Leveling Up the Workforce: Maria Flynn, CEO of Jobs for the Future, Discusses Gaining Credentials to Bridge Higher Ed and the Workforce
In the ever-changing workforce in America today, employers are starting to move away from requiring traditional educational routes. Career readiness is pivoting toward tracks with on-the-job accreditation and apprenticeships. These new perspectives on career training are allowing for those with or without formal higher education experiences to get ahead in career fields that are in a period of change.
According to Maria Flynn, CEO of Jobs for the Future, “We are definitely seeing employers eager to, kind of, tap into previously untapped labor pools — which is exciting. That’s something we care deeply about.”
Jobs for the Future is a national nonprofit focused on helping underserved populations gain access to education and career opportunities. Throughout her 25 years of experience in workforce development and education and over ten years at Jobs for the Future, Maria has seen a number of employment and hiring trends come and go.
“I do think we’re also seeing a shift and more interest in skills-based hiring,” she says.
“So employers, I think, are starting to kind of take a leap away from insisting on certain degrees or credit — and particularly bachelor’s degrees — and being more open to different ways of attaining those skills and assessing those skills.”
Listen to our full interview with Maria Flynn from the 2018 LearnLaunch conference, and hear what she has to say about the different ways people are going about gaining those skills.
Hannah Nyren: Welcome to the EdTech Times podcast.
Hester Tinti-Kane: This is Hester Tinti-Kane with EdTech Times. And today I’m at the Learn Launch conference and I’m here with Maria Flynn and she’s the CEO of Jobs for the Future. How are you today?
Maria Flynn: Hi, I’m great. It’s great to be here.
Hester Tinti-Kane: So, Maria, can you tell us a little bit about Jobs for the Future, who you are and what you do?
Maria Flynn: Sure. We are a national nonprofit organization. We are based here in Boston but we do work around the country. We also have offices in Washington D.C. and in Oakland, California. And all of our work is around the mission of helping all young people and adults attain postsecondary credentials and move into family sustaining jobs. And we do that through a mix of policy work, research, technical assistance, and network building.
Hester Tinti-Kane: That’s wonderful. So I listened to you this morning, you were moderating a great panel on pathways in the workforce. So tell me a little bit more about that panel.
Maria Flynn: Sure. Yeah so it was a great panel. I was excited to be here, because it does seem that workforce is getting more and more focused, kind of, in the edtech space, which I think is terrific. So I’ve spent my whole career, over 25 years, in the workforce field and it seems like more and more attention is coming this way. I think, really, for three reasons: You know, one because of the shifts in skills that are needed because of the rising automation. So, kind of, the future of work issues that are rapidly becoming the present of work. We’re also seeing in many parts of the country, you know, an unemployment rate that’s quite low — so here in the Boston region, and many other places where employers are more and more looking for how to get a broader pool of skilled workers. And so issues around the skills gap are becoming more front and center.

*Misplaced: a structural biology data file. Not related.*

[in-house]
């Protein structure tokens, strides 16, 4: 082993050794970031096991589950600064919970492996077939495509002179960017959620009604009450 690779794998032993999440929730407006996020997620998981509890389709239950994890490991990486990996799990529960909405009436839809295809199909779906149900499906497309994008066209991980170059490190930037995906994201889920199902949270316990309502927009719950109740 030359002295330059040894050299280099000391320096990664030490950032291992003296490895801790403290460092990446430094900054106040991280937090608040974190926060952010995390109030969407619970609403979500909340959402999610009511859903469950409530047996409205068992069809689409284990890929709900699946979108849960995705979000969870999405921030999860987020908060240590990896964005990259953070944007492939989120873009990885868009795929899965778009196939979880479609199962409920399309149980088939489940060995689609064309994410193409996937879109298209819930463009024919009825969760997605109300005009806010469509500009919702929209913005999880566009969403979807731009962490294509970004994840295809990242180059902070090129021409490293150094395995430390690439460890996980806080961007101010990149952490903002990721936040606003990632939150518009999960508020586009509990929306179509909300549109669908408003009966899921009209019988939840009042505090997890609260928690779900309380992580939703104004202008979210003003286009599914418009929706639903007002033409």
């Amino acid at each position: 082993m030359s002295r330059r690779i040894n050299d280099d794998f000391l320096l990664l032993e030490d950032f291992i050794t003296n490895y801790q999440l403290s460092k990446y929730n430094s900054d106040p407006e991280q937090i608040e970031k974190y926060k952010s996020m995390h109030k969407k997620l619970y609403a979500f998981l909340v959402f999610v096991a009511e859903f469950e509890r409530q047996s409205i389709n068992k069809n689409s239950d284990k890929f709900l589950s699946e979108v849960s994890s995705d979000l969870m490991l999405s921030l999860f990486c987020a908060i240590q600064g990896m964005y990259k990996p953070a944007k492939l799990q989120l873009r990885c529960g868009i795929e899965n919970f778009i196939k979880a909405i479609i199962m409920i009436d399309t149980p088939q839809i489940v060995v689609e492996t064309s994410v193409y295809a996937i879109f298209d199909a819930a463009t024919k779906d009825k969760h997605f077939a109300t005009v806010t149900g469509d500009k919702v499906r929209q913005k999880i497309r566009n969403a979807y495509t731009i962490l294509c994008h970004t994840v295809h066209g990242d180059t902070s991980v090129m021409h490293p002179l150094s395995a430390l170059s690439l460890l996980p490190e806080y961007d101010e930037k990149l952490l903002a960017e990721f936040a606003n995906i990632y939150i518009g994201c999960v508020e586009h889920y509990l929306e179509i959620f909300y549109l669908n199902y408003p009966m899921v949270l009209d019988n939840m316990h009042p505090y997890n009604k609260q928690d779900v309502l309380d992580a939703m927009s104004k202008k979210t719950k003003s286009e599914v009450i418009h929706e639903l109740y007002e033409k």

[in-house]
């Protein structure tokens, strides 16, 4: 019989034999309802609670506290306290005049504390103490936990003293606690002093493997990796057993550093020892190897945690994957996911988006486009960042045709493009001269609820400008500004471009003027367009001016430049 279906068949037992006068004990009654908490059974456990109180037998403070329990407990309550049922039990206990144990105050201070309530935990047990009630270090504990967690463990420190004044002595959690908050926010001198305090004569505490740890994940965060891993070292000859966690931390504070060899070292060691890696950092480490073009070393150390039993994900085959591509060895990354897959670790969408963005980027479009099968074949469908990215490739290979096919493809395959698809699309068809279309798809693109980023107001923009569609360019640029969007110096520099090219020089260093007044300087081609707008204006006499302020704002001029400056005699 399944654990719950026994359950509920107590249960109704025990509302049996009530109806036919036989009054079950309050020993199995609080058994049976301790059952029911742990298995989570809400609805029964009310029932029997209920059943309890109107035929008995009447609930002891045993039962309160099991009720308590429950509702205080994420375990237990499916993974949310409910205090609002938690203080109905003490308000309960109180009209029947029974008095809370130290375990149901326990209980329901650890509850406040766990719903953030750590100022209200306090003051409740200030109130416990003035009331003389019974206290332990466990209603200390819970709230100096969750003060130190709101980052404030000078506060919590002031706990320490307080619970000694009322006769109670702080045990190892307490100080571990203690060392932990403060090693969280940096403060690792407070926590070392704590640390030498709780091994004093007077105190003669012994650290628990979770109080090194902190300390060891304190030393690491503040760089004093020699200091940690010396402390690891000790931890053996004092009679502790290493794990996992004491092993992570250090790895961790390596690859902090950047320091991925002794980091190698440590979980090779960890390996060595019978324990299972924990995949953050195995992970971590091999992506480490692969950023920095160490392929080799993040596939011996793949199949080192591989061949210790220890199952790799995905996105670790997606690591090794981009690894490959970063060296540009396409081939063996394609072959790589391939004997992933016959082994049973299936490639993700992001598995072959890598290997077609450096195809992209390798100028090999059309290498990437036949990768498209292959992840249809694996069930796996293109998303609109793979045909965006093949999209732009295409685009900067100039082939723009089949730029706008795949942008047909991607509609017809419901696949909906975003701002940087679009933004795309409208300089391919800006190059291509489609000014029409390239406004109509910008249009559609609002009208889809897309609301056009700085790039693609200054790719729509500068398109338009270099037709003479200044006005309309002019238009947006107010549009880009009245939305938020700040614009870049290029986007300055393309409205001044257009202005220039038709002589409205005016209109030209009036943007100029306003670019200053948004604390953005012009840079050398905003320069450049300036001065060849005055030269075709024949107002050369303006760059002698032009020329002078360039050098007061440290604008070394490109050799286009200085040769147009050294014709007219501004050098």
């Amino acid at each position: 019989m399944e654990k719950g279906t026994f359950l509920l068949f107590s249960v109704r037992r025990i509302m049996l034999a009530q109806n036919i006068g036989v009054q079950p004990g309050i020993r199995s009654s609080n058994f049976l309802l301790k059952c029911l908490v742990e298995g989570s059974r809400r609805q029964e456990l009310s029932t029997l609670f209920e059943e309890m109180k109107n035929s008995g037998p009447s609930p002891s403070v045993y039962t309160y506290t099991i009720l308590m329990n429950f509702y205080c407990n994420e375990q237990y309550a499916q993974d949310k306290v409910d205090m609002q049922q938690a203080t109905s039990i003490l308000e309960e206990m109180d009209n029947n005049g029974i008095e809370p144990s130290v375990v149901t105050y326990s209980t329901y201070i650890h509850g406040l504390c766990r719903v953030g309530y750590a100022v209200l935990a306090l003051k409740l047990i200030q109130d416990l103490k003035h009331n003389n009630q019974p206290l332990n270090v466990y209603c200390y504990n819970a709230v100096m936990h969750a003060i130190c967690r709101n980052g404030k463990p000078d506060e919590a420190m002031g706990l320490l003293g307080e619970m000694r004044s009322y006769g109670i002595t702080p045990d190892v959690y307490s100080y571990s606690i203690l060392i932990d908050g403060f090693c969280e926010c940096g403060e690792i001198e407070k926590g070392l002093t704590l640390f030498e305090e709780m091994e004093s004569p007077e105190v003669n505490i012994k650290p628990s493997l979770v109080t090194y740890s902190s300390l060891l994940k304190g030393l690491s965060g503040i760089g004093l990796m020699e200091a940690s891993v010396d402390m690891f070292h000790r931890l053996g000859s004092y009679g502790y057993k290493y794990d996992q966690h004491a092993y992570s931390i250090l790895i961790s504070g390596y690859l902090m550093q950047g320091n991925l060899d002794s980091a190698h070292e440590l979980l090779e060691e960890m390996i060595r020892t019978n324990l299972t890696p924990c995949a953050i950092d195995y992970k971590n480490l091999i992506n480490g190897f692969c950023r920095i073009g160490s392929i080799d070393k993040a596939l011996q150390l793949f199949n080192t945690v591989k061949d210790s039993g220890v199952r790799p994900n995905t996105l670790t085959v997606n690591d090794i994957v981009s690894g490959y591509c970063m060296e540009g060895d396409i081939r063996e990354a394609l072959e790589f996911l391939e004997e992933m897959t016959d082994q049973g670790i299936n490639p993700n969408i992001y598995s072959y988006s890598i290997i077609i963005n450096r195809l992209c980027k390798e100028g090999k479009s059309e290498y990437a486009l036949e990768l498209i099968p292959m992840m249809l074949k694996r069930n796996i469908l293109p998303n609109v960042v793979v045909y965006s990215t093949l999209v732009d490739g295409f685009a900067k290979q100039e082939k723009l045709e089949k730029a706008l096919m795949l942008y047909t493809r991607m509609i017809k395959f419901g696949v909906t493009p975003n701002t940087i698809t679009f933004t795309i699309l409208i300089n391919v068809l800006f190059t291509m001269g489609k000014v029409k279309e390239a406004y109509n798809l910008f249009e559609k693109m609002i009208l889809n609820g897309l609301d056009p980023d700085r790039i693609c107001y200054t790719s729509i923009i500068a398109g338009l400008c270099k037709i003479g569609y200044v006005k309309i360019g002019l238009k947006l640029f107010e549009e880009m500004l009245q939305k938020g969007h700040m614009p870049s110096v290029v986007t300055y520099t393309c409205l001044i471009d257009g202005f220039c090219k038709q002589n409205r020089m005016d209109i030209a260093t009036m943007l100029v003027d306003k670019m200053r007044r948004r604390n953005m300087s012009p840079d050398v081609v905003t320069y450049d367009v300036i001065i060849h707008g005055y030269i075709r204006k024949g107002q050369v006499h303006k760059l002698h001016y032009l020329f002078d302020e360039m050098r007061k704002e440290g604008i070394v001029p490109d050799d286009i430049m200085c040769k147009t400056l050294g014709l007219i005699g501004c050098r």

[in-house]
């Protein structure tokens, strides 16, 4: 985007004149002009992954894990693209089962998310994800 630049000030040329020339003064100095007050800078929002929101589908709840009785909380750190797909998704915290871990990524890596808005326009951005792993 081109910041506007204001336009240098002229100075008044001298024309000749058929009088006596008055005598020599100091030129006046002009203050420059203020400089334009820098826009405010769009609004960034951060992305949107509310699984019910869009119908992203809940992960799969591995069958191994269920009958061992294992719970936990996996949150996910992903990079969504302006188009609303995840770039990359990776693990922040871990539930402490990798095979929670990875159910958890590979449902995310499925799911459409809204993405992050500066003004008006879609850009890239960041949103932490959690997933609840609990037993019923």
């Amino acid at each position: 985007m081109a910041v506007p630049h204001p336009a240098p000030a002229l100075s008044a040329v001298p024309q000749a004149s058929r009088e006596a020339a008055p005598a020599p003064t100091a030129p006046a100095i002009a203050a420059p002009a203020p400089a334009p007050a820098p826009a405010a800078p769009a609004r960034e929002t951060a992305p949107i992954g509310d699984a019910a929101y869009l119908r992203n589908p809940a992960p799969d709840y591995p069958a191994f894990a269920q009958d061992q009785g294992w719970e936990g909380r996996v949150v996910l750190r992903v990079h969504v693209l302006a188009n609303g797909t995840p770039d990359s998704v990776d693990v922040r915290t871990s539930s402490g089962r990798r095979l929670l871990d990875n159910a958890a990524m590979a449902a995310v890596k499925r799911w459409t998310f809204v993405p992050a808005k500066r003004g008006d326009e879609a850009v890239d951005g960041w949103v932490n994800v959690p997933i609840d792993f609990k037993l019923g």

Maria Flynn: And then, you know, third, I think we are seeing technology more and more as a scale solution. When we look, we see like, what are effective practices in workforce training, and how does technology really serve as a solution for that? And so the panel this morning was great as a mix of perspectives, kind of, on those issues and some of the opportunities and challenges are in the field.
Hester Tinti-Kane: So it would be great to hear about how Jobs for the Future works with higher education providers and some of the strategies that they’re starting to use to help bridge the skills gap and prepare their students for workforce and careers.
Maria Flynn: So all of our work is really focused around the idea of career pathways, so career pathways to credentials and good jobs. And we are a national intermediary, so we do not do direct service, but we work with networks of state agencies, institutions, community-based organizations, and others and really help them design and implement pathways that lead to success. And I think some of the best practices that we see are definitely strong employer engagement between educational providers of all types and employers, and that can be challenging to do at scale but it’s critically important to success. We’re very interested in stackable credentials, so credentials that can enable folks to earn and learn at the same time and move up in their careers while they’re learning new skills.
Maria Flynn: We also believe that there also needs to be comprehensive student supports really, kind of, throughout the process. Knowing that, you know, issues around transportation, childcare, financing, and other things are really critical so it really requires, kind of, many players at the table. And, we really, JFF’s role is really to provide best practices to test models to see how effective they are, scale up the models that work, and then look at, what are the policy frameworks at the state and federal level that are needed to really fully scale and sustain effective practice?
Hester Tinti-Kane: So do you have a specific story that you might be able to tell about this work with higher education?